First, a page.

I’ve started writing this a million times, and as I sit here now, I realize this is probably just one of those pieces of writing that will keep evolving with my stages of grief. If a reader were to ask me, "Can a cat affect your running?' my answer would be "Yes."
Many say Marathon Season in New York is like Christmas for runners. The park is decorated with banners of all our favorite heroes. Subways don motivational posters and the city feels like one giant inspirational running ad that we live and breathe in. Run through Central Park on any given morning leading up to race day, and you may brush elbows with Shalane, Emma, Meb, or another running favorite.
Two weeks before race day, my beloved Pineapple died quickly after being diagnosed with cancer. Pineapple, my confidante and biggest fan, would not be there at the end of the Marathon to lie on my belly or head butt her congratulations. This is not how I expected Pineapple to die; she was fierce and strong. She was persistent and pleasant, a fighter, and home security guard. When Pineapple was younger, she was hit by a car. After weeks in Kitty Physical Therapy, she was allowed walk freely again. She didn't just walk; she ran out of her cat carrier. Immediately, she was jumping onto the tallest places in the living room and in the backyard. She was back to exploring and living her fabulous cat life in Queens.
Pineapple was more than just a lazy furbaby. As my trainer and Head Coach, Pineapple has been with me after countless long runs, laying my quads or back, massaging sore muscles with her push-pawing to make sure that I took a long enough recovery. She was our in-house meteorologist, rubbing her wet nose in my face on rainy mornings to let me know what to expect. She'd ensure that I had enough protein by throwing a mouse on my bed or leaving a bird at the bottom of the steps for breakfast.
After having a piss-poor attitude during last year's race, I vowed to fall in love with the marathon again and enjoy myself--no matter what. I did, but it wasn't easy. I learn something valuable in each race, and this year was more about continuing, enduring under the worst circumstances (crampy tummy, crampy foot, broken heart.), and finding joy no matter the circumstances.
Running a marathon is something that takes both the legwork and more importantly, the brainwork. Your mind has to be ready for the task at hand. You have to have will and fight, and focus. Pineapple, my sports psychologist, was always there to help me with my will and mental game. She was beside me through countless times of "I'll never be fast enough to qualify for Boston", reassuring me with her headbutts that though I am a lousy hunter, I will always be good enough for her.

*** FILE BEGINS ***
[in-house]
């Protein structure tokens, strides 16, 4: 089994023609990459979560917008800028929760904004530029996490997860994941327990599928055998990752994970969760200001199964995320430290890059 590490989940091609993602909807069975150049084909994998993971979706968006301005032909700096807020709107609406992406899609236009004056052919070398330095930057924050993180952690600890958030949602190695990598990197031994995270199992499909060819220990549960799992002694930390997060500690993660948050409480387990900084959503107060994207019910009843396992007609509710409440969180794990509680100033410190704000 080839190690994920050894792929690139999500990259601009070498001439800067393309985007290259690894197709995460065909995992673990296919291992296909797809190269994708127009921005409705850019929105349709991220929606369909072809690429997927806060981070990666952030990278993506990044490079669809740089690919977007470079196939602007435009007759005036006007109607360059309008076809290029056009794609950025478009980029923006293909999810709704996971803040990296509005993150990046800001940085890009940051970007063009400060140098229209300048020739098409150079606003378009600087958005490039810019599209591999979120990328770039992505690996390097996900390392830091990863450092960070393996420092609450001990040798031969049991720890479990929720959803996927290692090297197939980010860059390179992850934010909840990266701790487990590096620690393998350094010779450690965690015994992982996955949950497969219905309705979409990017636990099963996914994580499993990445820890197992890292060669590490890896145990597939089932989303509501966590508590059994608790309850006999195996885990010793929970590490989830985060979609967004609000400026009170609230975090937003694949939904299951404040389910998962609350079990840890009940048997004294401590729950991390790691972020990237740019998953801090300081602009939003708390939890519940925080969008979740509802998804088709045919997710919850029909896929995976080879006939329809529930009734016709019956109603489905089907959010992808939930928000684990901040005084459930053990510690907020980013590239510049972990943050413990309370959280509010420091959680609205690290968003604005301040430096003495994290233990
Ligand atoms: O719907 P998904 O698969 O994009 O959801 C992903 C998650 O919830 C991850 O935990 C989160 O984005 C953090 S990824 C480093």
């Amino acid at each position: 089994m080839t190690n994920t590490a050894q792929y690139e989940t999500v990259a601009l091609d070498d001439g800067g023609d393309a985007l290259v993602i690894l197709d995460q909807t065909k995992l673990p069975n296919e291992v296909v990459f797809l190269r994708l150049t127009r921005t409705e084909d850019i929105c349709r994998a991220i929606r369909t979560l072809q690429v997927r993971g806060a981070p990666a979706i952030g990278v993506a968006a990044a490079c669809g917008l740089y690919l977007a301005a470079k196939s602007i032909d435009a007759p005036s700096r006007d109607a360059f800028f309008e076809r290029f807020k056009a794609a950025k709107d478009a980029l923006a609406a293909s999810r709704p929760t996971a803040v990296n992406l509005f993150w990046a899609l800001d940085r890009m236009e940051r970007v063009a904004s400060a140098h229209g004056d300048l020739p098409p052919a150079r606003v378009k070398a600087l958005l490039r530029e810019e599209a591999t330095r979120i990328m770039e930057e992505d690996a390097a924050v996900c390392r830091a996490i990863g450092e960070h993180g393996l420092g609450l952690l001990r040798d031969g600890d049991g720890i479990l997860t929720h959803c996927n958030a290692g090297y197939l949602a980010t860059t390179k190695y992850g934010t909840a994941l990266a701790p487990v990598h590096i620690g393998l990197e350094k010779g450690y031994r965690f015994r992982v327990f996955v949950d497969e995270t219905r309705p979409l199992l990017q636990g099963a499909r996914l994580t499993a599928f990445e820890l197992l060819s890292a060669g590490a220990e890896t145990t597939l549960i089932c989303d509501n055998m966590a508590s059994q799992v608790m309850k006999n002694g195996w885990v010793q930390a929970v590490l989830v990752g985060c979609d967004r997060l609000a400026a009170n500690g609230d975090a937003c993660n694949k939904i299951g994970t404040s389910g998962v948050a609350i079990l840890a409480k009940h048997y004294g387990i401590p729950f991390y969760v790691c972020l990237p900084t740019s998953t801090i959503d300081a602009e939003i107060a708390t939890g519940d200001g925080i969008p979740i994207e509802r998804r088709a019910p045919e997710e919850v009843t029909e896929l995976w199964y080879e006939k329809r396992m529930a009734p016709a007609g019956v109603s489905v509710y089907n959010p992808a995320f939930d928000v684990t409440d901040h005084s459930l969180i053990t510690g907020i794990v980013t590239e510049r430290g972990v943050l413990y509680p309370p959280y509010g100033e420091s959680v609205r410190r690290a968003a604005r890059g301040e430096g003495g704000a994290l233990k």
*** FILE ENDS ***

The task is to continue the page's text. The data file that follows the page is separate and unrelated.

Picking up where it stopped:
We lined up in front of the Verrazano Bridge, hearing the first chords of “New York, New York” blast through the speakers, a not so subtle reminder to take it all in. I headed out too quickly, but the pace seemed easy. At times it felt slow. I knew I was going out too fast, but I couldn't stop. I knew that physically, this would be a hard race.
My mind began to wander over to my sweet little kitty right around Mile 6, & I heard my name exactly when I needed to. Alanna, Libby, and Jeanette had caught me right in time, with the Daidone Sisters following shortly after with chapstick and a phone charger, I have the best pit crew.
In Long Island City, I spotted another bunch of friends. Greg, Karen, Kate, Mary Ann, Danielle, Vinny, and others, too. I needed it. It reminded me that she was with me on this day.
In the Bronx when I had already slowed my pace to a walk-run, I had an extra push from Elizabeth, "Everyone's cramping," she confirmed. I wasn't alone.
When I reached Harlem, I saw Zarina, who again confirmed that I was cramping along with everyone else. Looking back, the last six miles of the marathon I didn't quit, not only because I had done it so many times and knew I could finish, but also because the last days of my cat's life, she didn't quit on me, either. She still loved me. No matter how much pain she was in, she still looked at me with love.
I was in pain physically, but still taking in the scenes of the marathon. I saw Teri Hatcher from Desparate Housewives at mile 25 right after seeing my best friend Amy Blitz at her usual spot at mile 24. I saw this Ruth Badar Ginsburg sign (below). I took off my shoe and massaged my foot and kept on. I managed somehow to run the last mile straight through with no walk breaks.
I didn't PR. Far from it. But I made it across the finish line feeling all the love in my heart from my friends. I reunited with my run coach partner Shelly, and then Amy, Nick, and Brent--all good friends of mine.
I have thought about this race, and Pineapple's death, and it was almost the perfect metaphor for how she lived her kitty life. She fought to the end. She spotted the joy in living even when it was tough, and given the circumstances, I did, too. I ran the race she would have lived, no matter how difficult.
The Tuesday after, I needed to get my medal engraved.
"'Pineapple?' Is that all you want?", the woman at NYRR asked me.
"Does Pineapple have a time?"
"No," I choked back some tears.
"Well, how about 'Finisher' on the 2nd line, then?" she offered.
"Sure, that works."
Pineapple. Finisher. 2018 NYC Marathon